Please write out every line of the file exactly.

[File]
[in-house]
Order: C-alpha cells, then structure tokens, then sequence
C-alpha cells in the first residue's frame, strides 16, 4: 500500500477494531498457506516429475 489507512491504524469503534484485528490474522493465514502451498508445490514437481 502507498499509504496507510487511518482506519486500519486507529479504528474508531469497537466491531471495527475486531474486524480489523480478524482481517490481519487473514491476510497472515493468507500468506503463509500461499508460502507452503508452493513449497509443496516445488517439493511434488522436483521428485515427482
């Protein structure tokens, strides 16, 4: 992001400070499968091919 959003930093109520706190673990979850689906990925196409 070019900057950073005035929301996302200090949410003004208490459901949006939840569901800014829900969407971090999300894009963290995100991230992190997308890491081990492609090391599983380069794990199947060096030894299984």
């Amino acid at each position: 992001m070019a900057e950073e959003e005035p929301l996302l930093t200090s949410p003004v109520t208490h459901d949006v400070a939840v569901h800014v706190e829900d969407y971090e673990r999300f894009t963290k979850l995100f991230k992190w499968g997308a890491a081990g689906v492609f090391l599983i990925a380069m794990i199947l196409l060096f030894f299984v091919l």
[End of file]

[in-house]
Order: C-alpha cells, then structure tokens, then sequence
C-alpha cells in the first residue's frame, strides 16, 4: 500500500477494531498457506516429475 489507512491504524469503534484485528490474522493465514502451498508445490514437481 502507498499509504496507510487511518482506519486500519486507529479504528474508531469497537466491531471495527475486531474486524480489523480478524482481517490481519487473514491476510497472515493468507500468506503463509500461499508460502507452503508452493513449497509443496516445488517439493511434488522436483521428485515427482
């Protein structure tokens, strides 16, 4: 992001400070499968091919 959003930093109520706190673990979850689906990925196409 070019900057950073005035929301996302200090949410003004208490459901949006939840569901800014829900969407971090999300894009963290995100991230992190997308890491081990492609090391599983380069794990199947060096030894299984």
């Amino acid at each position: 992001m070019a900057e950073e959003e005035p929301l996302l930093t200090s949410p003004v109520t208490h459901d949006v400070a939840v569901h800014v706190e829900d969407y971090e673990r999300f894009t963290k979850l995100f991230k992190w499968g997308a890491a081990g689906v492609f090391l599983i990925a380069m794990i199947l196409l060096f030894f299984v091919l």